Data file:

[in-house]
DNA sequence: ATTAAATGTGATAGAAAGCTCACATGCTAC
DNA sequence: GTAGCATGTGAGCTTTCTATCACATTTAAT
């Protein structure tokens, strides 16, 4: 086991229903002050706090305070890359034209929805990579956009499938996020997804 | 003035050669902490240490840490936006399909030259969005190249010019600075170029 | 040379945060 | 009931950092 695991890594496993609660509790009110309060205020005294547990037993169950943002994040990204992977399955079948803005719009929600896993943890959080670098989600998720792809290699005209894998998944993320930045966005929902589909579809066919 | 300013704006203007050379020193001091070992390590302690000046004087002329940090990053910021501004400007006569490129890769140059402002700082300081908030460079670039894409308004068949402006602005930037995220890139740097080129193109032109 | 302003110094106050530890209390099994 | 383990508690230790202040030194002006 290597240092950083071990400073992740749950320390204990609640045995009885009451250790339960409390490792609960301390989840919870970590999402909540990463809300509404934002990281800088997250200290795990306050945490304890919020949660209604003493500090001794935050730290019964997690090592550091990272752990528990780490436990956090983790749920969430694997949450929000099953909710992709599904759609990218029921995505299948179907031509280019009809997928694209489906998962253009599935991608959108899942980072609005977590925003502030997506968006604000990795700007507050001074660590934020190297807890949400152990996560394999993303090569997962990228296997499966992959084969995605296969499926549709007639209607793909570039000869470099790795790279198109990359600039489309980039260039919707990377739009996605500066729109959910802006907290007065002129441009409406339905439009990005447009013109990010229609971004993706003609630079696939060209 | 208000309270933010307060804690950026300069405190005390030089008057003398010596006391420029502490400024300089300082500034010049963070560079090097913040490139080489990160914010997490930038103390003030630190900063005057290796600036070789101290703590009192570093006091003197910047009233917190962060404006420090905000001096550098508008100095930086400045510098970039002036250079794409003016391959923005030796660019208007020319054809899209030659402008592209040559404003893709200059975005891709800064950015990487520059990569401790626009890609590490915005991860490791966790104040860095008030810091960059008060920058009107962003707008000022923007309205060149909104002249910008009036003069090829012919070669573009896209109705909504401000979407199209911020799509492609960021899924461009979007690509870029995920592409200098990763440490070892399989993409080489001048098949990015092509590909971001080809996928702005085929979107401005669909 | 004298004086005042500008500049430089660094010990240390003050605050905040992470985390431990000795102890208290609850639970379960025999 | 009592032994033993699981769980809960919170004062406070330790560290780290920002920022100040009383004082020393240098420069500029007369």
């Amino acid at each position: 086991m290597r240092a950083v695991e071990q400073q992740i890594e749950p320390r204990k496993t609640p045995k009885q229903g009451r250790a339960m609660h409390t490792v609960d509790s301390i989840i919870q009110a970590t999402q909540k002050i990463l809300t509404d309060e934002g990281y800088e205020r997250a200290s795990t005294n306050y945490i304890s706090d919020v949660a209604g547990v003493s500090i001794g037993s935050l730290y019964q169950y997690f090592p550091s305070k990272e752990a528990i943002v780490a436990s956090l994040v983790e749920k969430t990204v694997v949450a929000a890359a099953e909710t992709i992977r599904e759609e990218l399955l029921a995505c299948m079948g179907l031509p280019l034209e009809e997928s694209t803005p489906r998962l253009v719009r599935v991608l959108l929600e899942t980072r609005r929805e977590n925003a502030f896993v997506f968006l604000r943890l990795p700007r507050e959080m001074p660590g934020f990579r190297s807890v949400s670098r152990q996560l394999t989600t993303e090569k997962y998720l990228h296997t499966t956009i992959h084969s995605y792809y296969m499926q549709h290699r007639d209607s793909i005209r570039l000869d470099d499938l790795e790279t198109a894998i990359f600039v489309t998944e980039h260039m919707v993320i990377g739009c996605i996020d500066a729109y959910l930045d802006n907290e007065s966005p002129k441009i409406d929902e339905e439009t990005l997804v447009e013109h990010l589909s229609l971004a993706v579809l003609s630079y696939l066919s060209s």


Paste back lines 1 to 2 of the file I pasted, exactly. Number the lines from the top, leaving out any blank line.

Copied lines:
[in-house]
DNA sequence: ATTAAATGTGATAGAAAGCTCACATGCTAC